The Trouble with Bees

by Neil Moran
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[from Michigan Country Lines, May 2006]

Bees are sent south to replenish the hive.

Gardeners and farmers have one thing in common: they both need bees and insects to pollinate their crops. No one knows this better than Wes Green, a commercial beekeeper and member of HomeWorks Tri-Country Electric Cooperative.

Green’s bees are in much demand these days, as they provide not only pollination for fruit crops around the state, but for the production of almonds in California. That’s right. For the past couple of years, Green and other beekeepers have been renting out their hives to almond growers on the West Coast as the demand for domesticated bees continues to grow.

However, come spring, Green has other things on his mind. That’s when he and his wife leave their home in Edmore and travel 18 hours to Georgia to do “splits” on about 500 hives he winters-over down south.

Since the 1980s, tiny tracheal and varroa mites have been infecting bee hives, threatening the livelihood of beekeepers everywhere. To avert a total loss to the hive population, Midwestern beekeepers, like Green, truck their bees to the warmer climates. The flight south doesn’t outrun the mites, but, the warm weather helps to maintain a high population of bees in the hives.

“We don’t worry about the (tracheal) mites,” said Green, “the bees can breed through it.” It is only when the problem
reaches an “economic threshold,” where it would be too costly not to try to eradicate the mites, do they treat the hives with any type of insecticide.

Green’s southern migration with his bees begins the first of November. He trucks his hives down to Georgia in a semi-truck. Once there, he places them on farm land much like he would around Edmore. The bees feed on some of the goldenrod that is left in the fields, gradually increasing the population of worker bees in the hives.

After a few days in Georgia, Green will return to Michigan. Over the winter, he’ll make two or three more trips back down south to feed the bees and inspect the hives. During this time the queen bees are able to reproduce worker bees in the mild weather. The beekeepers refer to this as doing the “nucs,” a term that describes the expansion of the nucleus of the hives, which results in several “splits” and an increase in the number of hives.

In mid-March, as winter is gradually turning to spring up here, Green will head back down south for his final run. He’ll do some work on the hives, including splitting them up and making more hives. He’ll also wait for his California bees (which Green shipped in January) to be trucked over to Georgia, where he’ll do the same to those hives. Then he’ll say goodbye to the sweet sunshine of Georgia and head back up to Edmore. As for the folks who allowed him to over-winter his bees on their property in Georgia, well, they’ll never run out of honey.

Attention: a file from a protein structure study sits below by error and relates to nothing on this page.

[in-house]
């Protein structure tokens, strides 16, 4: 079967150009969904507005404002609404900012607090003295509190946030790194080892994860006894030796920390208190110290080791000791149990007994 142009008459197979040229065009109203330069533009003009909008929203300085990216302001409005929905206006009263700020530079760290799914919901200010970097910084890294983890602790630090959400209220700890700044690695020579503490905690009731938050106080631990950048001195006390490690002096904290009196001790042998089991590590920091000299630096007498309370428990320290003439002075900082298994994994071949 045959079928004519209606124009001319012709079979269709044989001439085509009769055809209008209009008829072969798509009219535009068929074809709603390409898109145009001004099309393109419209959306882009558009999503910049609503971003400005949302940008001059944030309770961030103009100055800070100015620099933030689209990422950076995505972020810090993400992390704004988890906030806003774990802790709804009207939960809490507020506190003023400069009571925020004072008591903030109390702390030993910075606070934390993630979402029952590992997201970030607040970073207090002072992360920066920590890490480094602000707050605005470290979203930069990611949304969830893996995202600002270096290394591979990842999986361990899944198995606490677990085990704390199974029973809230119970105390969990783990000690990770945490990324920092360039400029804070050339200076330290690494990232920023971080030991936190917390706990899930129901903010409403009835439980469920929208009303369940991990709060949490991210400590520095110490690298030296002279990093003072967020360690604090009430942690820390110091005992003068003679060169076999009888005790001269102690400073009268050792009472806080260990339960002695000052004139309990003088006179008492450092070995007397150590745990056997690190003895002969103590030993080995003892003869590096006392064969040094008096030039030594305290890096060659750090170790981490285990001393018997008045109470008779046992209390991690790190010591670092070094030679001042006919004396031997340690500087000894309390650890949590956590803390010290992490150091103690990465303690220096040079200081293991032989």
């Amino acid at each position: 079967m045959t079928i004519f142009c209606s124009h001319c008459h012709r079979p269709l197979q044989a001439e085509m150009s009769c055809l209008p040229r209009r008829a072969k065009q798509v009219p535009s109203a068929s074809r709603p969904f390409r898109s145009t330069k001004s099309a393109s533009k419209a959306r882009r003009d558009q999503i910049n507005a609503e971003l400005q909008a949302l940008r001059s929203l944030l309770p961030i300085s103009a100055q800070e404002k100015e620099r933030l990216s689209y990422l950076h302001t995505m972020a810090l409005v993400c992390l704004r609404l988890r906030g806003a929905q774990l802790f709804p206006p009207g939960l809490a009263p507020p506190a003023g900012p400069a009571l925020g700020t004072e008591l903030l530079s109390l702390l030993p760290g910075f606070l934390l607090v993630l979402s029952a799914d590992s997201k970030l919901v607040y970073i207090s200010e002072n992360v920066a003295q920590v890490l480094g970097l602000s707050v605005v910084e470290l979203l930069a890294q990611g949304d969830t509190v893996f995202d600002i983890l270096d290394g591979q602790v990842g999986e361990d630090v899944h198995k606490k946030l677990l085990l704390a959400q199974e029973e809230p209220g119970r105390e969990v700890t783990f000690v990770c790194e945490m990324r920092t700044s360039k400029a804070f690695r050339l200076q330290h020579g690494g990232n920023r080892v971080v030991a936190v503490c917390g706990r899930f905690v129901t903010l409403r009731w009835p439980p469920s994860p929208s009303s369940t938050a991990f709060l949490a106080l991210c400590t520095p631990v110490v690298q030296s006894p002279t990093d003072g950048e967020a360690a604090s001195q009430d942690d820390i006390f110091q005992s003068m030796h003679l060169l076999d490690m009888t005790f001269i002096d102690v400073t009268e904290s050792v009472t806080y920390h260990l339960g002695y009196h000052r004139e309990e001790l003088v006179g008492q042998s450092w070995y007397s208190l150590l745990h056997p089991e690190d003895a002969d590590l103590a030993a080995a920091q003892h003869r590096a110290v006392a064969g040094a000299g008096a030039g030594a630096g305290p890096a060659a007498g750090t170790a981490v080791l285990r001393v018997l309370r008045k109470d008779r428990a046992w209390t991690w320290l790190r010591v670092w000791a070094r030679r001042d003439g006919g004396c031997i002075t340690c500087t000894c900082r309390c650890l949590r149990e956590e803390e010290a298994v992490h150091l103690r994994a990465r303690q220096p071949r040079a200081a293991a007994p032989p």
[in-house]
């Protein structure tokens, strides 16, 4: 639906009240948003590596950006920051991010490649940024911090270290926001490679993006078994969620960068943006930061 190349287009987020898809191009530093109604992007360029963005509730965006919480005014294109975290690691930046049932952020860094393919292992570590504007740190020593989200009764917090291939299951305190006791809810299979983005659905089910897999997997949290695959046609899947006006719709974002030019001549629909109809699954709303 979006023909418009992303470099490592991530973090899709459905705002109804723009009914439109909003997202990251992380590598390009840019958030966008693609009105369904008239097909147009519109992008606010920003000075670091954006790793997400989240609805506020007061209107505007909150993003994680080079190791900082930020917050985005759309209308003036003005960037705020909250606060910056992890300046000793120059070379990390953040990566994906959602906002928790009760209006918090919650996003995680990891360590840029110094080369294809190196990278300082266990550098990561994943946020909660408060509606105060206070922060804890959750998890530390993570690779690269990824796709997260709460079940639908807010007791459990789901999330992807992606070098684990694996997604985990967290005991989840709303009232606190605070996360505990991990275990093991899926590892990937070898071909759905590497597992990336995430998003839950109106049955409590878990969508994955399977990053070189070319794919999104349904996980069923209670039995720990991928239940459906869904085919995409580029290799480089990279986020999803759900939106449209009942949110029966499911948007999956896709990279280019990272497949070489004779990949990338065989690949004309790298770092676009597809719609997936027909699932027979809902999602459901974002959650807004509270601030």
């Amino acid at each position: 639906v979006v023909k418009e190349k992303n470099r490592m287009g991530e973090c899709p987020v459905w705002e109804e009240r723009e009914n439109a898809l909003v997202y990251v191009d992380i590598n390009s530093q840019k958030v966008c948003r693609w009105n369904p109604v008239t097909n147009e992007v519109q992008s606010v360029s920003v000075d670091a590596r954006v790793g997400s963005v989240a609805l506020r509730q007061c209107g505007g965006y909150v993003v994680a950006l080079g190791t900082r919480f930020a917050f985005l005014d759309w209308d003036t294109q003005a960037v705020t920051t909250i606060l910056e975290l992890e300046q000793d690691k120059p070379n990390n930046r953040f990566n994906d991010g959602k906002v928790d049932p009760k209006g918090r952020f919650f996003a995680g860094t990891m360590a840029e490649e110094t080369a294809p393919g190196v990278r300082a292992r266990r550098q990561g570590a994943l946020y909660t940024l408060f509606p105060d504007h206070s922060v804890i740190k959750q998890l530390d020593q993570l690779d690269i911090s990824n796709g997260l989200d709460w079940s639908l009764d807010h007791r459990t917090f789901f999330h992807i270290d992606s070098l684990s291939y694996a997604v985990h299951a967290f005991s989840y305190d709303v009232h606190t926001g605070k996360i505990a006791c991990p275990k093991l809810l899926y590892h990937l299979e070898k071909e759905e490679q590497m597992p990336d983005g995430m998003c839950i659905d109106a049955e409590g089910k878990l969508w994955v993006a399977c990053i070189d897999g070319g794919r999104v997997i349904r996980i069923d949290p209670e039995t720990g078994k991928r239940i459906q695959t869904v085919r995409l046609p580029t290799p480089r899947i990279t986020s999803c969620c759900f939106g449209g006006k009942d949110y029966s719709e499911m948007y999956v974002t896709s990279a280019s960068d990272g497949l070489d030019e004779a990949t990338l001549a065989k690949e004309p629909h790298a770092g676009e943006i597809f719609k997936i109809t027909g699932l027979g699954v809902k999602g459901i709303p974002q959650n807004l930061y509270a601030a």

Meanwhile, in Michigan the pollination season is just beginning. With the native population of bees in this country “virtually nil,” Green’s hives are in high demand. So, from the end of April to early May his bees will help pollinate apples around the Belding area, and then it is on to the blueberry farms around Grand Junction, South Haven, and north to Holland.

Finally, after Memorial Day, Green’s bees are buzzing around the farm fields of some counties in the central part of the state all the way over to the Thumb. They’ll spend the rest of the summer producing quality honey from fields of white sweet clover and knapweed. In the fall, the bees will go after the goldenrod and then it all starts over in November.

Gardeners and hobbyists can take heart in knowing that they won’t need to truck their hives south each winter to deal with the mites, according to Green. However, they will need to keep a keen eye on them.

“Read a lot about mites, know what you’re facing, before one starts,” warns Zachary Huang, an associate professor in MSU’s Department of Entomology. “Ninety percent of colonies die if not treated,” he adds. Products, such as recently-developed Apiguard, can be used to treat the mites.

Domesticated and wild bees pollinate more than 16 percent of the world’s flowering plant species, and about 400 of its agricultural crops. So, despite their rather stinging reputation, gardeners should try to attract bees to their gardens. Do this by planting a nice variety of flowers, avoid the use of harmful pesticides, and keep some out-of-the-way areas of your lawn wild and weedy. This last suggestion should be easy to follow.

Neil Moran is the author of “North Country Gardening: Simple Secrets to Successful Northern Gardening.” For tips on gardening or to contact him, visit his Web site

For more information on bees and beekeeping, visit

Author: Zachary Huang

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